Tag Archives: Collins Class submarine

Give up a fish, bunk a frogman

The Royal Australian Navy has been in the submarine business since 1914 when they took a pair of British E-class boats (HMAS AE-1 and AE-2) under local operation. Since then, they operated a dozen different J, K and O-class vessels in WWII, picked up six Oberon-class boats in the 1960s– which were used extensively over 30+ years– and finally, built their own subs, the Swedish Kockums’-designed Collins-class submarines built in the 1990s. One big facet of the RAN’s sub operations going back to the 1940s is the carry of commando units from M& Z Special Forces, Beach Commandos and today combat diver-trained members of 2 Cdo Regt and the SAS.

However, the Collins are tight boats, just 254-feet oal, with many of the 50~ man crew already forced to hot bunk.

Enter new collapsible Submarine Accommodation Capsules, which can be stored in the same way as torpedos. Of course, you give up steel fish to accommodate a few frogmen or other transients, but hey, it’s a small boat.

Of course, historically, anything is better than sleeping on an actual torpedo, which is a longstanding historical trend…

Slumber Deep by Thomas Hart Benton

USS Bullhead (SS-332 )crewman reading in his bunk, atop a torpedo loading rack in one of the submarine’s torpedo rooms. Taken during a Pacific war patrol, circa Spring 1945 80-G-49457

HMAS Farncomb celebrates successful sinking at RIMPAC

The Royal Australian Navy’s (RAN) Collins Class submarine HMAS Farncomb has successfully sunk a target ship, the 12,106-tonne former USNS (United States Navy Ship) Kilauea in Hawaii.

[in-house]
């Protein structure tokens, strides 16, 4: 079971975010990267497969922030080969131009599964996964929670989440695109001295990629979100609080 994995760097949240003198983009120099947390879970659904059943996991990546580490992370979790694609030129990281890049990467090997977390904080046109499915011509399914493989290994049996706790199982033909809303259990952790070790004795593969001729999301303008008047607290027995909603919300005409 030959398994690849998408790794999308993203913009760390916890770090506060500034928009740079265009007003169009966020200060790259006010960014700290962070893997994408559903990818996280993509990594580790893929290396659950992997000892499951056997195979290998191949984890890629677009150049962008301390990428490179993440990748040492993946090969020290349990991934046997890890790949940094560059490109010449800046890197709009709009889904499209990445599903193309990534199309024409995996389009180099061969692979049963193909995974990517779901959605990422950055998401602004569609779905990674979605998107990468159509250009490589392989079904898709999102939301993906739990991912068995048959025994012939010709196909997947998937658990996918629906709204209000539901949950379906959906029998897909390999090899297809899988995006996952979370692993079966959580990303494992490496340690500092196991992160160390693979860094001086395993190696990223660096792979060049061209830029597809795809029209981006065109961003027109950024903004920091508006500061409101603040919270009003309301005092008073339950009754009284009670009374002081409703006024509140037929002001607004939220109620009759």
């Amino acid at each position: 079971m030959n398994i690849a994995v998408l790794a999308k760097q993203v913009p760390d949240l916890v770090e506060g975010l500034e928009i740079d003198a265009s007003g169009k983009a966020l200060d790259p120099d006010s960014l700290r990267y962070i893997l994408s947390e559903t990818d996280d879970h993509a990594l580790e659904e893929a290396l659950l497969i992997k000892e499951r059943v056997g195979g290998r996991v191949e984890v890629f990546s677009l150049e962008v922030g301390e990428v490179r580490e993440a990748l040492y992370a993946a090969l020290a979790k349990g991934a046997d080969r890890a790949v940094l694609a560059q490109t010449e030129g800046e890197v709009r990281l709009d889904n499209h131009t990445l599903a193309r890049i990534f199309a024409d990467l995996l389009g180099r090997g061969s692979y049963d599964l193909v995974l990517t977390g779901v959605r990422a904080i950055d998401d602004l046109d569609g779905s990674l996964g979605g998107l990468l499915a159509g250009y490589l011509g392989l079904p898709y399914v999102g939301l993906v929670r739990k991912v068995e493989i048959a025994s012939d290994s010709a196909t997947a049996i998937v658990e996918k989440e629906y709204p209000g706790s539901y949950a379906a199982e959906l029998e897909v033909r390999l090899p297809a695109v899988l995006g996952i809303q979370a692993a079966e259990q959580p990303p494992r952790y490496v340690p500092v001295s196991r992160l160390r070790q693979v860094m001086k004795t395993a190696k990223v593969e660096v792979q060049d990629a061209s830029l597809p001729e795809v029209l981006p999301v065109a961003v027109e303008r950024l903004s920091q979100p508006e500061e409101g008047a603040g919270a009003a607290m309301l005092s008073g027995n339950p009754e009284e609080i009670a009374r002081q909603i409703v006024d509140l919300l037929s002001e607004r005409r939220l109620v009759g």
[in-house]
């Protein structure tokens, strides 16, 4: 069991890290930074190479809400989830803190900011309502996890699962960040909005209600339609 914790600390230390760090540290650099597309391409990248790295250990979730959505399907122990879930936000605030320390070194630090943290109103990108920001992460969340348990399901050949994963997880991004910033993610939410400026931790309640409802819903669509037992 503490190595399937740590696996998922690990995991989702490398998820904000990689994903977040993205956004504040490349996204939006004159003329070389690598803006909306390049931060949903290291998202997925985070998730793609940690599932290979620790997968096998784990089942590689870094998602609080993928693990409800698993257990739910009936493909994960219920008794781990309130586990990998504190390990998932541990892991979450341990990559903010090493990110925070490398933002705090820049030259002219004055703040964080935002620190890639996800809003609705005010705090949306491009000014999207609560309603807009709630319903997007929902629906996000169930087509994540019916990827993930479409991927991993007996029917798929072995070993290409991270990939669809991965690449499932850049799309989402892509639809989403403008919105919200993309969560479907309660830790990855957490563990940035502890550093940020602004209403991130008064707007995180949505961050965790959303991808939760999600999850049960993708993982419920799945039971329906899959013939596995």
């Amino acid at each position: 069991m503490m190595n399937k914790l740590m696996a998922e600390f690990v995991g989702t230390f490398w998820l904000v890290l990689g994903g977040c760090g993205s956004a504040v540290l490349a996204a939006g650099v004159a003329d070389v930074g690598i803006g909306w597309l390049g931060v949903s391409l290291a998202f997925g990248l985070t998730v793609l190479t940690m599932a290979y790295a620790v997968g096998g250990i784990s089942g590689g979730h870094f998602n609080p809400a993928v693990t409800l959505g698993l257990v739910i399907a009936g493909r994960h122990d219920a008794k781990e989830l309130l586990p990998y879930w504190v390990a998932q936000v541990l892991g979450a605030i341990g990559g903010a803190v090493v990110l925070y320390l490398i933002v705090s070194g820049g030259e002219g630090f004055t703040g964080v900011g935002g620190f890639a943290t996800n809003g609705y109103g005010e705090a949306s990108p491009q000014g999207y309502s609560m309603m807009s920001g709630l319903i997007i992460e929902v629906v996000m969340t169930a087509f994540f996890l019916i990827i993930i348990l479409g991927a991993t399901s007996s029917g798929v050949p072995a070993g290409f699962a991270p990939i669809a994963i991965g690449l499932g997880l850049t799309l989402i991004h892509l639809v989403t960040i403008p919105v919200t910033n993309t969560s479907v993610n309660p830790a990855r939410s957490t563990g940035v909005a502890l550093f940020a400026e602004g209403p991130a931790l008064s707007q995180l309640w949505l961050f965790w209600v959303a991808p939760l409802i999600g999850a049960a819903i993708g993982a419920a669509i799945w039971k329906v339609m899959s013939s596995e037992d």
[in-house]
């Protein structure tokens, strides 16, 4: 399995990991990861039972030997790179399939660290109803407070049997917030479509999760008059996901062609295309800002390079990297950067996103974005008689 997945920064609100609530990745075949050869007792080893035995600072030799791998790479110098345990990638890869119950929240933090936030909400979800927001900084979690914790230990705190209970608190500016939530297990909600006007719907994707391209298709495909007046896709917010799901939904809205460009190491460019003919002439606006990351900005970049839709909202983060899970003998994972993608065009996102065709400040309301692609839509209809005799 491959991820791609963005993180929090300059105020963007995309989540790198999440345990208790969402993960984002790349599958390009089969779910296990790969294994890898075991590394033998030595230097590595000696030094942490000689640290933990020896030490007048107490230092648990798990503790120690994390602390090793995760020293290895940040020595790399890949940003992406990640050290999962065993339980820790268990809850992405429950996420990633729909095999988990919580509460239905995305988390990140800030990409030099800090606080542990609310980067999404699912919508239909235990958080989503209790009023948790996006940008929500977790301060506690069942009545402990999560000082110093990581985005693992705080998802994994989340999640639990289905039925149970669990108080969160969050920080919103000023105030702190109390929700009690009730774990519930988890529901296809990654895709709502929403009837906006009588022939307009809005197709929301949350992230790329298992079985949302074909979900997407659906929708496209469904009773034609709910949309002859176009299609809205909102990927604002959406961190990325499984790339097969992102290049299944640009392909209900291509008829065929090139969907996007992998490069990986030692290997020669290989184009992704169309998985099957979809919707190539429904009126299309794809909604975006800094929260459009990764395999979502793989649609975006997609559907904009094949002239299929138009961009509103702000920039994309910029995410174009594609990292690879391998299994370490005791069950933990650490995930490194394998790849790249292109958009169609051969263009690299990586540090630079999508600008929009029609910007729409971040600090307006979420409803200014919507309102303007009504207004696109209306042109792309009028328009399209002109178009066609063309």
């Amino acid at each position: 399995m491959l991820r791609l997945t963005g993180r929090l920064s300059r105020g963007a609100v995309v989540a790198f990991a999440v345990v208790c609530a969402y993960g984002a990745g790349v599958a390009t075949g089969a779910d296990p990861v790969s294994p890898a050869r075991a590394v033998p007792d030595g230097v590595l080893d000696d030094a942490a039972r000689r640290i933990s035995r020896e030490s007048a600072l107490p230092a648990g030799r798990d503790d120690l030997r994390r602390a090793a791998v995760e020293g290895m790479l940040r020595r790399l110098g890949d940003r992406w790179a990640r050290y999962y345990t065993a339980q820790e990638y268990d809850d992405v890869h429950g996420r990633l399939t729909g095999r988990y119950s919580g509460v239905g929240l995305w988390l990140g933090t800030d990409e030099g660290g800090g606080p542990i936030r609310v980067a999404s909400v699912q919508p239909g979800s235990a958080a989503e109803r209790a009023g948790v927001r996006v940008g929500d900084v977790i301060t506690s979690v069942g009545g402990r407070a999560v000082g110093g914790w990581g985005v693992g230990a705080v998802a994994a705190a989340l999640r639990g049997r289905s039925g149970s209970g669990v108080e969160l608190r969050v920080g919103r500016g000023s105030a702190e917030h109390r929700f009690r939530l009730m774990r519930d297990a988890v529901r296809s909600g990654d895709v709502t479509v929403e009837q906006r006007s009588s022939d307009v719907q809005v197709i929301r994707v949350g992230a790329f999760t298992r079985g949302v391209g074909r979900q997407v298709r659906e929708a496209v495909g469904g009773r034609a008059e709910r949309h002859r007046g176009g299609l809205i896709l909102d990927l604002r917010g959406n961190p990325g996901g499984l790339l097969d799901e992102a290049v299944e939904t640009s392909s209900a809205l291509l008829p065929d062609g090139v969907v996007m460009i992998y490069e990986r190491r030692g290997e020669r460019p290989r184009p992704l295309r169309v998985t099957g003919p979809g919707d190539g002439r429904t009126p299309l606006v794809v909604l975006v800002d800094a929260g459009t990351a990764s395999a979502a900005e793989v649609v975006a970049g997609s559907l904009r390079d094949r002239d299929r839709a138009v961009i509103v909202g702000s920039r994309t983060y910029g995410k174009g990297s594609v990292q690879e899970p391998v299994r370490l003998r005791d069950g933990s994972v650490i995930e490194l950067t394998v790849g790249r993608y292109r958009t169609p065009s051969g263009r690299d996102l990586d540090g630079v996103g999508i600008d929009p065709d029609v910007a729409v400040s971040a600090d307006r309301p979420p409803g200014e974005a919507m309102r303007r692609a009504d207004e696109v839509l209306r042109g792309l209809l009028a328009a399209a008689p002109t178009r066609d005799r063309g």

Farncomb,
a Collins Class submarine, fired one Mark 48 Torpedo and achieved a hit just below the bridge of the ship as part of a sinking exercise, or “SINKEX,” at Exercise Rim of the Pacific (RIMPAC) 2012.

The former USNS Kilauea broke into two parts and sank about 40 minutes later.

The submarine’s Commanding Officer, Commander Glen Miles, said the firing is a significant milestone for both himself and his 60-strong crew.

“This is the result of professionalism and teamwork,” Commander Miles said.

“Those of us who drive these boats know that the Collins’ weapons systems are among the most capable in the world.”

Australia is among 22 nations attending Exercise RIMPAC that includes six submarines and 40 surface ships participating in a realistic maritime warfare scenario.

Australian soldiers from 1 RAR are also participating in the amphibious aspect of the exercise, alongside US Marines. RAAF AP-3C Orions and a Wedgetail aircraft are also providing air support.

Australia’s contingent commander, Commodore Stuart Mayer, said RIMPAC provided the ADF with a realistic, high tech and challenging training opportunity.

“HMAS Farncomb’s success reminds us yet again of the invaluable role submarines play in modern warfare,” Commodore Mayer said.

“RIMPAC allows us to train with our allies for a worst case scenario in a real life environment.”

The world’s largest international maritime exercise, RIMPAC, provides a unique training opportunity helping participants foster and sustain the cooperative relationships that are critical to ensuring the safety of sea lanes and security on the world’s oceans.

RIMPAC 2012 will conclude on 3 August 2012.